Despite reporting a median worker pay of $258,708, one of the highest such numbers in the world, and more than 2x the average median pay reported by many of its biggest Silicon Valley rivals, Alphabet has long been a locus of workplace organizing in Silicon Valley, as Google’s ultra-progressive employees seek to impose their political worldview not only on their fellow employees, but on management as well.
In recent years, employee revolts at Alphabet have resulted in the firing or dismissal of employees who dared speak up in support of a conservative, or libertarian, ideology while scuttling lucrative contracts with both the DoD and the PRC (even after Google’s sanctimonious exit from the mainland over its refusal to kowtow to the CCP).
Now, after Alphabet’s refusal to kowtow to employees’ political whims resulted in a National Labor Relations Board complaint filed against the company late last year, some 230 Google workers have voted to unionize, creating what’s effectively the first union for Silicon Valley tech workers.
There were no picket lines, and no demands for better pay (or more time off) during this labor battle. Instead, many are joining the union to ensure that Alphabet’s “values” will reflect their values – that is to say, workers are trying to dictate the entities with which Alphabet can and cannot do business, for purely political reasons. Bloomberg noted that the success of Alphabets’ workers could inspire more tech workers to rise up and unionize in Silicon Valley, where companies have largely avoided unionization drivers with generous compensation, even for “contractors” who typically don’t receive the high pay and benefits enjoyed by salaried workers.
The Alphabet Workers Union said it will be open to all employees and contractors, regardless of their role or classification. It will collect dues, pay organizing staff and have an elected board of directors.
The unionizing effort, a rare campaign within a major U.S. technology company, is supported by the Communications Workers of America as part of a recent tech-focused initiative known as CODE-CWA. Googlers who join the Alphabet Workers Union will also be members of CWA Local 1400. The group, which represents more than 200 workers in the U.S., plans to take on issues including compensation, employee classification and the kinds of work Google engages in.
“We will hire skilled organizers to ensure all workers at Google know they can work with us if they actually want to see their company reflect their values,” Dylan Baker, a software engineer at Google, said in a statement.
Despite Alphabet’s progressive politics, the National Labor Relations Board filed a complaint against Google last month alleging the company violated labor law by spying on workers who organized protests against the company before firing them. The firings allegedly violated US labor laws by restricting the employees’ right to engage in collective action about issues in the workplace even if the workers do not belong to a union. Almost as controversially, Google made headlines a few weeks back by firing Timni Gebru, a prominent artificial intelligence researcher who slammed Google for its “lack of progress in hiring women and minorities” as well as for building in biases to its AI technology that made it “racist.”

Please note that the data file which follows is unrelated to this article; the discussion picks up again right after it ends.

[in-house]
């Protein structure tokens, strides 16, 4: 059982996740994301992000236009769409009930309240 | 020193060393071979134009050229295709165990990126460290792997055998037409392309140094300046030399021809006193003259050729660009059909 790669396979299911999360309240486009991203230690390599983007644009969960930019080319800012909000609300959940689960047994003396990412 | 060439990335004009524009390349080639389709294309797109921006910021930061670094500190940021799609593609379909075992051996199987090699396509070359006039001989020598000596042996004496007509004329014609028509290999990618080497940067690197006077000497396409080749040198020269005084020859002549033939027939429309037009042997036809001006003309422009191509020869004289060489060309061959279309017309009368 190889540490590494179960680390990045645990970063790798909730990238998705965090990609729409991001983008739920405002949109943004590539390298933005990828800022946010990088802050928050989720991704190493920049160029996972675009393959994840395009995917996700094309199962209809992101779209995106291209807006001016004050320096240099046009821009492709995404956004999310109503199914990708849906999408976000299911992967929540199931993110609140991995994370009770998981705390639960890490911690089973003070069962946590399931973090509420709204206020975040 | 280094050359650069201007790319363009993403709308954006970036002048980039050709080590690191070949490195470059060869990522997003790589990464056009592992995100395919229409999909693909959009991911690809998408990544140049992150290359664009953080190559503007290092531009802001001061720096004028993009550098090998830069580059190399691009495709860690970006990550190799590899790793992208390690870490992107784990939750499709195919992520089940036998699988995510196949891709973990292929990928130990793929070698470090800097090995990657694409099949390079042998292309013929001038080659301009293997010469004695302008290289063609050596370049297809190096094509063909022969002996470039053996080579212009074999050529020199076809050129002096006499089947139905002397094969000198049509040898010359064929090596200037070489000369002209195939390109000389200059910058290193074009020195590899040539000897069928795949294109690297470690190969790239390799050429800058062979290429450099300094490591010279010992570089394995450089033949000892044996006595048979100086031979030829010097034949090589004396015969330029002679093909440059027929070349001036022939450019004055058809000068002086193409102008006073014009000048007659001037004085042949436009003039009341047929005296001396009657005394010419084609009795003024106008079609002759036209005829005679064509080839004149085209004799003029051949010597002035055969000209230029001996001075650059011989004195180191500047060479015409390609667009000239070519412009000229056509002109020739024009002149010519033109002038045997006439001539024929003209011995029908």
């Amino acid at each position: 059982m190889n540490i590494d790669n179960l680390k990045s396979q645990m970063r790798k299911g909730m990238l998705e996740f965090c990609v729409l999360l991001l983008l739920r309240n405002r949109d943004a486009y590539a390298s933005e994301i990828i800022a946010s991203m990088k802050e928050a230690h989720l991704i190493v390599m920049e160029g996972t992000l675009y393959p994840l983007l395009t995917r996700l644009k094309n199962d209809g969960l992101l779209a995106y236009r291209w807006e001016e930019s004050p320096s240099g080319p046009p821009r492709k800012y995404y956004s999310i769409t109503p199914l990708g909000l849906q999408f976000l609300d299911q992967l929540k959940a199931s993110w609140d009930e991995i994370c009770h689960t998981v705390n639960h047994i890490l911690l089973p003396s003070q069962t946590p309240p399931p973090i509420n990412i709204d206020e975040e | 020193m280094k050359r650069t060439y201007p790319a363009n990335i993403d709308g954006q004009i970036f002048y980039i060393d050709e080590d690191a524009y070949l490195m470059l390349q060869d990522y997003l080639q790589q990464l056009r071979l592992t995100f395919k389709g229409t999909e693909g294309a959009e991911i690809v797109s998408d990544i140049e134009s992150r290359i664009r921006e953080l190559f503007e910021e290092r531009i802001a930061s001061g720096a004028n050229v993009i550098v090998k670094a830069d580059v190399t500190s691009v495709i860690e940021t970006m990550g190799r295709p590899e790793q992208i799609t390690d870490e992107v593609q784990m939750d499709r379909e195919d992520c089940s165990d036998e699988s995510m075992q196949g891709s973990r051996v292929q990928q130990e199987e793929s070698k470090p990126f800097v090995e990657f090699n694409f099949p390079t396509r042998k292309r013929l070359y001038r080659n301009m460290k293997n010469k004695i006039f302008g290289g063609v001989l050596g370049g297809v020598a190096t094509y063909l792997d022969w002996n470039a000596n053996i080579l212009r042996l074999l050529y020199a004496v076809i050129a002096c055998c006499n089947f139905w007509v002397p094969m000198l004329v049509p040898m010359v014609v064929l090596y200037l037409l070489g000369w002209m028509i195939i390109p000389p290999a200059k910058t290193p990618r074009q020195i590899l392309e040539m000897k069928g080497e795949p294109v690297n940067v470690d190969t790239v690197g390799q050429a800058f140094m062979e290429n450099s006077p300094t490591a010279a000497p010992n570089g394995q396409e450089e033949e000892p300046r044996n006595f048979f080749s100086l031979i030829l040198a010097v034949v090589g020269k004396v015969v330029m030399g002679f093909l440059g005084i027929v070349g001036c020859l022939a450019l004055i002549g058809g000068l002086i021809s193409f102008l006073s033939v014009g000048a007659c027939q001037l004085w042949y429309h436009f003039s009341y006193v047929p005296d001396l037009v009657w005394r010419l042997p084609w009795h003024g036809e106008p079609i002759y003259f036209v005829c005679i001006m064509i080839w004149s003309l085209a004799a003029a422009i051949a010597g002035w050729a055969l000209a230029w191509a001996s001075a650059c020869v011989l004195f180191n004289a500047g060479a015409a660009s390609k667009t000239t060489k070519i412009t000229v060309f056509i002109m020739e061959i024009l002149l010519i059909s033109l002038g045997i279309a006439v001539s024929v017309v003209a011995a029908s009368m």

Notably, Google employees have taken an “unconventional” approach. Rather than holding an election with the NLRB, the Alphabet Workers Union was formed without federal ratification (a move that could limit the union’s heft and ability to collectively bargain on workers’ behalf). Members will belong to CWA Local 1400.
The fact that employees opted to forego federal ratification suggests that there isn’t much support for the union inside the company. Instead – as has long been the case – a handful of extremely vocal progressives are working to amplify their influence and credibility any way they can. To be sure, Alphabet management has already recognized the union.
“We’ve always worked hard to create a supportive and rewarding workplace for our workforce,” said Google’s director of people operations Kara Silverstein in a statement. “Of course our employees have protected labor rights that we support. But as we’ve always done, we’ll continue engaging directly with all our employees.”
At least at the beginning, members are committing to pay some pretty hefty dues equivalent to 1% of their total compensation packages (for some, this could amount to thousands of dollars a year) to help finance the hiring of organizing staff and pay for other resources. According to Nicki Anselmo, the union will help workers ensure that projects like “Project Maven” (a Google AI contract with the Pentagon) will be banned, along with golden parachutes for executives accused of sexual improprieties.
Looking ahead, analysts will be watching to see how this impacts the effort to unionize Amazon warehouse workers, who receive lower pay and work in arguably less comfortable conditions than most of the members of the new Alphabet Workers Union. Back in November, the Retail, Wholesale and Department Store Union filed paperwork to represent front-line workers at an Amazon warehouse in Alabama. A vote among the 5K+ workers at the site is expected in the coming weeks. If it passes, the Alabama warehouse would become the first Amazon fulfillment center in the country to unionize.